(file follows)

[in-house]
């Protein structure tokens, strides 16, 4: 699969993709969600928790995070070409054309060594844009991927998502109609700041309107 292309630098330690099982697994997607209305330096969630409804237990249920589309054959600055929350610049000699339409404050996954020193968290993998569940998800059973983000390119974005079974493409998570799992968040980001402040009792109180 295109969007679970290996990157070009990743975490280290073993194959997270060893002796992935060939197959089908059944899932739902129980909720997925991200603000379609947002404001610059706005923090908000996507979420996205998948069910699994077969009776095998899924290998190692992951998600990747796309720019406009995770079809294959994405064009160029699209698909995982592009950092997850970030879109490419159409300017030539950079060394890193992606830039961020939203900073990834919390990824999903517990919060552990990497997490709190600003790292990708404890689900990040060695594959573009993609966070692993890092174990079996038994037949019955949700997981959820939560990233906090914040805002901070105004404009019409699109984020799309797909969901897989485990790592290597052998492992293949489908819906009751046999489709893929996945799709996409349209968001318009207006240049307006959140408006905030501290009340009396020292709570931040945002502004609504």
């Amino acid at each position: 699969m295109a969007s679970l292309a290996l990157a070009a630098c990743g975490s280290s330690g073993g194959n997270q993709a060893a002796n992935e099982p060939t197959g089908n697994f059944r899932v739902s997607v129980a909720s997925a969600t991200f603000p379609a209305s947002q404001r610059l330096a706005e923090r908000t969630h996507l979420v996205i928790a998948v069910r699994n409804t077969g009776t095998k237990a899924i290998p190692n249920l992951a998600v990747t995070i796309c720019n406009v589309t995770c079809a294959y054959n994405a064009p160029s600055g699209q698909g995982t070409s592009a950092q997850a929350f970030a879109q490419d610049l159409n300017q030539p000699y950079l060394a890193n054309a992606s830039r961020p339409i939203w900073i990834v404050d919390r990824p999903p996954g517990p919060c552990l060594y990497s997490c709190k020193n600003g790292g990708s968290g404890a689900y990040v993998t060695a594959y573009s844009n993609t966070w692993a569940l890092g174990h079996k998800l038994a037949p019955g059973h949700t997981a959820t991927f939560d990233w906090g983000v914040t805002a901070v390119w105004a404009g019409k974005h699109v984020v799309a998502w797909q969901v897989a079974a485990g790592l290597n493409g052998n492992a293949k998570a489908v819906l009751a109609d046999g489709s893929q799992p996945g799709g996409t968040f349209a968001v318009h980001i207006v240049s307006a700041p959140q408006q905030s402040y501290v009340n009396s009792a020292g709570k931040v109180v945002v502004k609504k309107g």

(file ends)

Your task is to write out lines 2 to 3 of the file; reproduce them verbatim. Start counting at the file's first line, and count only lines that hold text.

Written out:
């Protein structure tokens, strides 16, 4: 699969993709969600928790995070070409054309060594844009991927998502109609700041309107 292309630098330690099982697994997607209305330096969630409804237990249920589309054959600055929350610049000699339409404050996954020193968290993998569940998800059973983000390119974005079974493409998570799992968040980001402040009792109180 295109969007679970290996990157070009990743975490280290073993194959997270060893002796992935060939197959089908059944899932739902129980909720997925991200603000379609947002404001610059706005923090908000996507979420996205998948069910699994077969009776095998899924290998190692992951998600990747796309720019406009995770079809294959994405064009160029699209698909995982592009950092997850970030879109490419159409300017030539950079060394890193992606830039961020939203900073990834919390990824999903517990919060552990990497997490709190600003790292990708404890689900990040060695594959573009993609966070692993890092174990079996038994037949019955949700997981959820939560990233906090914040805002901070105004404009019409699109984020799309797909969901897989485990790592290597052998492992293949489908819906009751046999489709893929996945799709996409349209968001318009207006240049307006959140408006905030501290009340009396020292709570931040945002502004609504």
């Amino acid at each position: 699969m295109a969007s679970l292309a290996l990157a070009a630098c990743g975490s280290s330690g073993g194959n997270q993709a060893a002796n992935e099982p060939t197959g089908n697994f059944r899932v739902s997607v129980a909720s997925a969600t991200f603000p379609a209305s947002q404001r610059l330096a706005e923090r908000t969630h996507l979420v996205i928790a998948v069910r699994n409804t077969g009776t095998k237990a899924i290998p190692n249920l992951a998600v990747t995070i796309c720019n406009v589309t995770c079809a294959y054959n994405a064009p160029s600055g699209q698909g995982t070409s592009a950092q997850a929350f970030a879109q490419d610049l159409n300017q030539p000699y950079l060394a890193n054309a992606s830039r961020p339409i939203w900073i990834v404050d919390r990824p999903p996954g517990p919060c552990l060594y990497s997490c709190k020193n600003g790292g990708s968290g404890a689900y990040v993998t060695a594959y573009s844009n993609t966070w692993a569940l890092g174990h079996k998800l038994a037949p019955g059973h949700t997981a959820t991927f939560d990233w906090g983000v914040t805002a901070v390119w105004a404009g019409k974005h699109v984020v799309a998502w797909q969901v897989a079974a485990g790592l290597n493409g052998n492992a293949k998570a489908v819906l009751a109609d046999g489709s893929q799992p996945g799709g996409t968040f349209a968001v318009h980001i207006v240049s307006a700041p959140q408006q905030s402040y501290v009340n009396s009792a020292g709570k931040v109180v945002v502004k609504k309107g």